Having read Parable of the Sower for my book club, I knew I had to rush straight into Parable of the Talents. It’s a personal mission of mine to read all of Octavia Butler’s stories and I’m so happy that I read three of them this year! Keep reading this book review to find out what I thought about this sequel!
In 2032, Lauren Olamina has survived the destruction of her home and family, and realized her vision of a peaceful community in northern California based on her newly founded faith, Earthseed. The fledgling community provides refuge for outcasts facing persecution after the election of an ultra-conservative president who vows to “make America great again.” In an increasingly divided and dangerous nation, Lauren’s subversive colony–a minority religious faction led by a young black woman–becomes a target for President Jarret’s reign of terror and oppression.
Years later, Asha Vere reads the journals of a mother she never knew, Lauren Olamina. As she searches for answers about her own past, she also struggles to reconcile with the legacy of a mother caught between her duty to her chosen family and her calling to lead humankind into a better future.
TW: rape, assault, torture
I was not expecting Parable of the Talents to be so action driven. For me, Parable of the Sower felt incredibly character specific as Lauren was laying the foundation for Earthseed. But Parable of the Talents was a captivating read. One that felt almost prophetic considering the last four years of hatred, intolerance, and hate crimes. Reading it now, felt eerie, the ways Butler was able to foresee the ways hatred would garner more votes. The militant views and the way people took them to the streets.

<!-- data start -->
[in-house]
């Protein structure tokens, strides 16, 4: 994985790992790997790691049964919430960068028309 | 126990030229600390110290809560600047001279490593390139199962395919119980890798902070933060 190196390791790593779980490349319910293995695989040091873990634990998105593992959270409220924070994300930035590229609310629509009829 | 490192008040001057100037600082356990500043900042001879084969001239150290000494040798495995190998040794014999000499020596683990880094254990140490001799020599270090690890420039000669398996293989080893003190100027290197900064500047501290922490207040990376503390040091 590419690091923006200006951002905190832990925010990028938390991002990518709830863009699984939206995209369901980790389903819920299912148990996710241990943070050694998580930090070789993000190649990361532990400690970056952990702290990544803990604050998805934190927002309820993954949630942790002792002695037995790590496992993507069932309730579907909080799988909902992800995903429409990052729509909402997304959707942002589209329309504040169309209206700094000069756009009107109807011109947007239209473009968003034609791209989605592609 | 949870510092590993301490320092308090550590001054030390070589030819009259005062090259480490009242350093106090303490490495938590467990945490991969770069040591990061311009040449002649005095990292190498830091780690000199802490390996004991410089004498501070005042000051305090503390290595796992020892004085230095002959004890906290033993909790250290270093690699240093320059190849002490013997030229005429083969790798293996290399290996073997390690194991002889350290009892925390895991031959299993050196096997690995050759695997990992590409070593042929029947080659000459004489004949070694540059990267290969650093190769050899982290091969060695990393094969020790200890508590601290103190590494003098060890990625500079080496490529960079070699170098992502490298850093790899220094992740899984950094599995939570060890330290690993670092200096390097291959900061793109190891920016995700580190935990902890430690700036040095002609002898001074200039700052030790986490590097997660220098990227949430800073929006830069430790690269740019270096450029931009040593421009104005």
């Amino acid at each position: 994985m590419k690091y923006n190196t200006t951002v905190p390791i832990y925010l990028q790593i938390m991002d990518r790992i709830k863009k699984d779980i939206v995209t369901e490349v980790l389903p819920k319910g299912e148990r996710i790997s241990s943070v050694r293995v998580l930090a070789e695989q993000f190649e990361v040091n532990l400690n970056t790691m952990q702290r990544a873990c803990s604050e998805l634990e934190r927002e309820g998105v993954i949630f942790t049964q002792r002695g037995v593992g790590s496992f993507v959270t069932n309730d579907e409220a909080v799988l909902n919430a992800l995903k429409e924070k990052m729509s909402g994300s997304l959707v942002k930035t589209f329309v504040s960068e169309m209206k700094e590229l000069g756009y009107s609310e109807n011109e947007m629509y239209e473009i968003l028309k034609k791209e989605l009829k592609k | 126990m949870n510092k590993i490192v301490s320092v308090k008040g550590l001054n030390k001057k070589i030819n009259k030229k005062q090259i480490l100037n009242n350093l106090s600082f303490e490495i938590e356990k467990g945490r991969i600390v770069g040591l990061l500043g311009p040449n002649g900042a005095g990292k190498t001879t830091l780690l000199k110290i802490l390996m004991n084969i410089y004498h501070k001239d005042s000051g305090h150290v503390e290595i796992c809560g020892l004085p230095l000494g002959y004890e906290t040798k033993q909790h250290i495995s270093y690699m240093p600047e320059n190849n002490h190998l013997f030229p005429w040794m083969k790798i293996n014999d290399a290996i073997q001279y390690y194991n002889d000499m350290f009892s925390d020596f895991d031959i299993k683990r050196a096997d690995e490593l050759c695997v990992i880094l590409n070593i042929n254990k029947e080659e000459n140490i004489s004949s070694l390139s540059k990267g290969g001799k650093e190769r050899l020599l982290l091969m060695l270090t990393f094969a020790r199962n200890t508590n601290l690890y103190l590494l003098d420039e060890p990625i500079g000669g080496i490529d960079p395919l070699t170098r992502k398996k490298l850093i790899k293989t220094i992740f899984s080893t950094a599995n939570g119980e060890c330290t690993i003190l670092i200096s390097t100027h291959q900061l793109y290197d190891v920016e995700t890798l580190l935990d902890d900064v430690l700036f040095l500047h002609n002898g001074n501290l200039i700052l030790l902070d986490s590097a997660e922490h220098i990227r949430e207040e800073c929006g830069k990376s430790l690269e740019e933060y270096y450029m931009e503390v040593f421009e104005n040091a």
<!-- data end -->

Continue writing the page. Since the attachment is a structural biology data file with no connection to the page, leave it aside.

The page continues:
The setting of this duology is a mere few years away and I felt the distance diminishing even more with this sequel. I can’t get over how brilliant a writer Butler was. The ways we don’t think anyone is listening, taking these words of intolerance to heart, but then the day after arrives and the world changes. What people will do when they feel like those in power support their actions, allow them to get away with their mistakes and crimes.
Mothers and Daughters
At the same time, Parable of the Talents is a story about mothers and daughters, about reckoning with our future and the past. Reading Asha Vere’s thoughts on her mother, her actions, and the past was hard to read at times. Having spent so much time with Lauren, we want to say, “But look what she did, all she had to endure!” yet at the same time, I 100% understood Asha Vere’s POV.
Butler is able to display humans in their weaknesses, vulnerabilities, flaws, and joys in multi-color. How we view the decisions of our parents with hindsight. The ways their actions seem so clear and determined, when at the time it never was. And how we often wish different choices we made, but these signify wanting them to be someone they never were. To be true to ourselves, sometimes we have to choose a fate which infuriates those we love most.
People are never simple. Never either good or evil. While impact outweighs intentions, at the moment what will we do for stability? For a community that, even tenuous, will not turn its back on us? We never believe it can happen to us, until it does. Parable of the Talents is, by no means, a simple sequel. Delivering chills to our bones, it’s a story that showcases humans in their complexity, flaws, and mistakes. Even our own heroes.